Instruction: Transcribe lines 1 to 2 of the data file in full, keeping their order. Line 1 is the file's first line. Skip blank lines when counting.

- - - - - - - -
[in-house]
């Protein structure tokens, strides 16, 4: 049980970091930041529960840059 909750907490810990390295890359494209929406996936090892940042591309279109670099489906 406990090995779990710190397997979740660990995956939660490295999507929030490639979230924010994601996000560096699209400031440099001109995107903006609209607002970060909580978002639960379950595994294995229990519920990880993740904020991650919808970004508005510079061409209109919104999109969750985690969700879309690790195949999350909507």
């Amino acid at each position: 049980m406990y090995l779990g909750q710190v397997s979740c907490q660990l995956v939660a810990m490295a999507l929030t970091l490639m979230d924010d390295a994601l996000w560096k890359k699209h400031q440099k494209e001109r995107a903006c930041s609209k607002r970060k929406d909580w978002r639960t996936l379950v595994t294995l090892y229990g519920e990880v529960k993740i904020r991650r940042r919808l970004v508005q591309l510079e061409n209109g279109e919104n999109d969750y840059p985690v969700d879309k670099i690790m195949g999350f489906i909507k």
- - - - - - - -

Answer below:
[in-house]
């Protein structure tokens, strides 16, 4: 049980970091930041529960840059 909750907490810990390295890359494209929406996936090892940042591309279109670099489906 406990090995779990710190397997979740660990995956939660490295999507929030490639979230924010994601996000560096699209400031440099001109995107903006609209607002970060909580978002639960379950595994294995229990519920990880993740904020991650919808970004508005510079061409209109919104999109969750985690969700879309690790195949999350909507």